Quimbee logo
DMCA.com Protection Status
From our private database of 16,400+ case briefs...

PDQ Lube Center, Inc. v. Huber

Utah Court of Appeals
949 P.2d 792 (1997)


On September 17, 1993, PDQ Lube Center Services, Inc. (PDQ) (plaintiff) offered to purchase real property from R. Lowell Huber (defendant) for $125,000.00. On September 22, 1993, Huber accepted PDQ’s offer. The contract required PDQ to apply for a loan within seven days. It further required PDQ and the property to qualify for the loan within 60 days of acceptance. The property would be deemed qualified if it was appraised at no less than the value of the purchase price. The closing date was set for December 15, 1993. The parties later added an addendum to the contract to address possible contamination of the property due to the prior operation of a gas station on the premises. Huber agreed to obtain an environmental clearance and to remove underground tanks from the property upon PDQ’s payment of a $4,000.00 cleanup deposit. The contract included an integration clause and a provision stating that time was of the essence. PDQ timely sought financing pursuant to the contract. Huber received the $4,000.00 deposit from PDQ but did not remove the tanks after learning that the previous owners would not assist in removing the tanks. PDQ ultimately did not obtain a loan or appraisal, and the transaction did not close. PDQ brought suit against Huber for breach of contract. The trial court found that Huber failed to act in good faith by failing to remove the tanks. It also found that its conduct prevented PDQ from formally applying for a loan and obtaining an appraisal, due to the fact that applying for a loan and conducting an appraisal before the tanks were removed would have been futile. The trial court therefore granted PDQ specific performance, requiring Huber to obtain an environmental clearance and to convey the property to PDQ if PDQ tendered the purchase price within 84 days after the environmental clearance was obtained. Huber appealed.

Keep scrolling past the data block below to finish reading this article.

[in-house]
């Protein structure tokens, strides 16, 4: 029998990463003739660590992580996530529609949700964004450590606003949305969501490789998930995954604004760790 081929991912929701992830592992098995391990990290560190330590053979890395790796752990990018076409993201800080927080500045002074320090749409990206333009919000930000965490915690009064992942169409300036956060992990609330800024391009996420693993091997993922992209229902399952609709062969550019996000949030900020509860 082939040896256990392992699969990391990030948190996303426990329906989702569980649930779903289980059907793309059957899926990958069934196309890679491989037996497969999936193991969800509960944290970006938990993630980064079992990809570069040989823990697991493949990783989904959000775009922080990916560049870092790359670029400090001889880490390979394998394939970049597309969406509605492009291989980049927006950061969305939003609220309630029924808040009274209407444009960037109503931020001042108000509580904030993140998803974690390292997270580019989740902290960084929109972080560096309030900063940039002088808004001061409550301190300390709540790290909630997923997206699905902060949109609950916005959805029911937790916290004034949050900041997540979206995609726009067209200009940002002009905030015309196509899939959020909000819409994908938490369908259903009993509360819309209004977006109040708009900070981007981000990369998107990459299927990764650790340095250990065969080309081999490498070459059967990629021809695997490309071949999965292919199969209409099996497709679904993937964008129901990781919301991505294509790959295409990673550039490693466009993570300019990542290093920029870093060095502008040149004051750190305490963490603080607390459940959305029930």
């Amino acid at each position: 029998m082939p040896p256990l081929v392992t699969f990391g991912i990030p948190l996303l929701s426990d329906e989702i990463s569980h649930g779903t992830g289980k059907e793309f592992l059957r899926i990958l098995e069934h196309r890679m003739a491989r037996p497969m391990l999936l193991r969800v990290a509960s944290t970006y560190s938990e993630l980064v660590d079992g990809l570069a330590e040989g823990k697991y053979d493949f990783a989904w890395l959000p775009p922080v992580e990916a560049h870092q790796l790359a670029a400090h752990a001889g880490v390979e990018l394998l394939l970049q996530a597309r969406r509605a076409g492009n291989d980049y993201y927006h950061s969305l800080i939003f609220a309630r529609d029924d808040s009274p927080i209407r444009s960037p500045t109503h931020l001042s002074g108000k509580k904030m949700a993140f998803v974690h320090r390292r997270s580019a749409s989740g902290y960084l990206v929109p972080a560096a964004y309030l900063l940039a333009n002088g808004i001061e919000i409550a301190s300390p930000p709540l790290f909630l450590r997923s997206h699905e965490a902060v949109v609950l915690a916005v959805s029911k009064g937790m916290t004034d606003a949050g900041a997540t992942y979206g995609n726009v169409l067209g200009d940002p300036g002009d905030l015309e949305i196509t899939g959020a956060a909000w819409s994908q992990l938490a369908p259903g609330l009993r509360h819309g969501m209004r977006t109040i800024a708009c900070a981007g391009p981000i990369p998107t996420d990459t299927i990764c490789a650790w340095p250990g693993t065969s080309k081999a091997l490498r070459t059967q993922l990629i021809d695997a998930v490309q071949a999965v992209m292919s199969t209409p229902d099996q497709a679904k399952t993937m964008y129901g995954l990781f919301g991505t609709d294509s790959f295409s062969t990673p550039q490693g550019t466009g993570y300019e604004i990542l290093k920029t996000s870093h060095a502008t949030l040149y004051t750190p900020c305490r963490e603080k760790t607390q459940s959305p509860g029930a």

Rule of Law


Holding and Reasoning (Jackson, J.)

What to do next…

  1. Unlock this case brief with a free (no-commitment) trial membership of Quimbee.

    You’ll be in good company: Quimbee is one of the most widely used and trusted sites for law students, serving more than 97,000 law students since 2011. Some law schools—such as Yale, Vanderbilt, Berkeley, and the University of Illinois—even subscribe directly to Quimbee for all their law students. Read our student testimonials.

  2. Learn more about Quimbee’s unique (and proven) approach to achieving great grades at law school.

    Quimbee is a company hell-bent on one thing: helping you get an “A” in every course you take in law school, so you can graduate at the top of your class and get a high-paying law job. We’re not just a study aid for law students; we’re the study aid for law students. Read more about Quimbee.

Here's why 373,000 law students have relied on our case briefs:

  • Written by law professors and practitioners, not other law students. 16,400 briefs, keyed to 223 casebooks. Top-notch customer support.
  • The right amount of information, includes the facts, issues, rule of law, holding and reasoning, and any concurrences and dissents.
  • Access in your classes, works on your mobile and tablet. Massive library of related video lessons and high quality multiple-choice questions.
  • Easy to use, uniform format for every case brief. Written in plain English, not in legalese. Our briefs summarize and simplify; they don’t just repeat the court’s language.

Questions & Answers

Have a question about this case?

Sign up for a free 7-day trial and ask it

Sign up for a FREE 7-day trial